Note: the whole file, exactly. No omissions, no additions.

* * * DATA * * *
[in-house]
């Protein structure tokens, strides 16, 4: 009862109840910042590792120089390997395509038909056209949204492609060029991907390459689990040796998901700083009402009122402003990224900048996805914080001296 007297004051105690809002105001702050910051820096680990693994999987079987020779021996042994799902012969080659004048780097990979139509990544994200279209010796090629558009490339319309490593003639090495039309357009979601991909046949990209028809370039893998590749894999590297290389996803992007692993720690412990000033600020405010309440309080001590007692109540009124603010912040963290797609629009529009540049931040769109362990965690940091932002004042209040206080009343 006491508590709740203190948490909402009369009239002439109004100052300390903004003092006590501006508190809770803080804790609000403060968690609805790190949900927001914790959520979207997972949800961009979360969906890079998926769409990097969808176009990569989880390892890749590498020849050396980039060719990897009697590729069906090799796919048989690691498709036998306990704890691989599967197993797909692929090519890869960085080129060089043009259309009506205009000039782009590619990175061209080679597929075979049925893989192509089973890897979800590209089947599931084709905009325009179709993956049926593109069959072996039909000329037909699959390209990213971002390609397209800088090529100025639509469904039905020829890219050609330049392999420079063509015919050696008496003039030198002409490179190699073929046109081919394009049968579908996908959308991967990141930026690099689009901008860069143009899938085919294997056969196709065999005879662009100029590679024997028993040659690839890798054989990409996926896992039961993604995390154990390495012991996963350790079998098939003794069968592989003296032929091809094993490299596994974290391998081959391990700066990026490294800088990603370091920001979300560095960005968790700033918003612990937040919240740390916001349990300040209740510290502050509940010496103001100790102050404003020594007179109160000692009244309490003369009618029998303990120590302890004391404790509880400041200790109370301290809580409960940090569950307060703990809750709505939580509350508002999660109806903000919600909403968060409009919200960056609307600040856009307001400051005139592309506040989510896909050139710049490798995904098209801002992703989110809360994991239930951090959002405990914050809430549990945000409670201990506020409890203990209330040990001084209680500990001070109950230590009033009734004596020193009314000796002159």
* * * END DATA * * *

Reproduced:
[in-house]
């Protein structure tokens, strides 16, 4: 009862109840910042590792120089390997395509038909056209949204492609060029991907390459689990040796998901700083009402009122402003990224900048996805914080001296 007297004051105690809002105001702050910051820096680990693994999987079987020779021996042994799902012969080659004048780097990979139509990544994200279209010796090629558009490339319309490593003639090495039309357009979601991909046949990209028809370039893998590749894999590297290389996803992007692993720690412990000033600020405010309440309080001590007692109540009124603010912040963290797609629009529009540049931040769109362990965690940091932002004042209040206080009343 006491508590709740203190948490909402009369009239002439109004100052300390903004003092006590501006508190809770803080804790609000403060968690609805790190949900927001914790959520979207997972949800961009979360969906890079998926769409990097969808176009990569989880390892890749590498020849050396980039060719990897009697590729069906090799796919048989690691498709036998306990704890691989599967197993797909692929090519890869960085080129060089043009259309009506205009000039782009590619990175061209080679597929075979049925893989192509089973890897979800590209089947599931084709905009325009179709993956049926593109069959072996039909000329037909699959390209990213971002390609397209800088090529100025639509469904039905020829890219050609330049392999420079063509015919050696008496003039030198002409490179190699073929046109081919394009049968579908996908959308991967990141930026690099689009901008860069143009899938085919294997056969196709065999005879662009100029590679024997028993040659690839890798054989990409996926896992039961993604995390154990390495012991996963350790079998098939003794069968592989003296032929091809094993490299596994974290391998081959391990700066990026490294800088990603370091920001979300560095960005968790700033918003612990937040919240740390916001349990300040209740510290502050509940010496103001100790102050404003020594007179109160000692009244309490003369009618029998303990120590302890004391404790509880400041200790109370301290809580409960940090569950307060703990809750709505939580509350508002999660109806903000919600909403968060409009919200960056609307600040856009307001400051005139592309506040989510896909050139710049490798995904098209801002992703989110809360994991239930951090959002405990914050809430549990945000409670201990506020409890203990209330040990001084209680500990001070109950230590009033009734004596020193009314000796002159």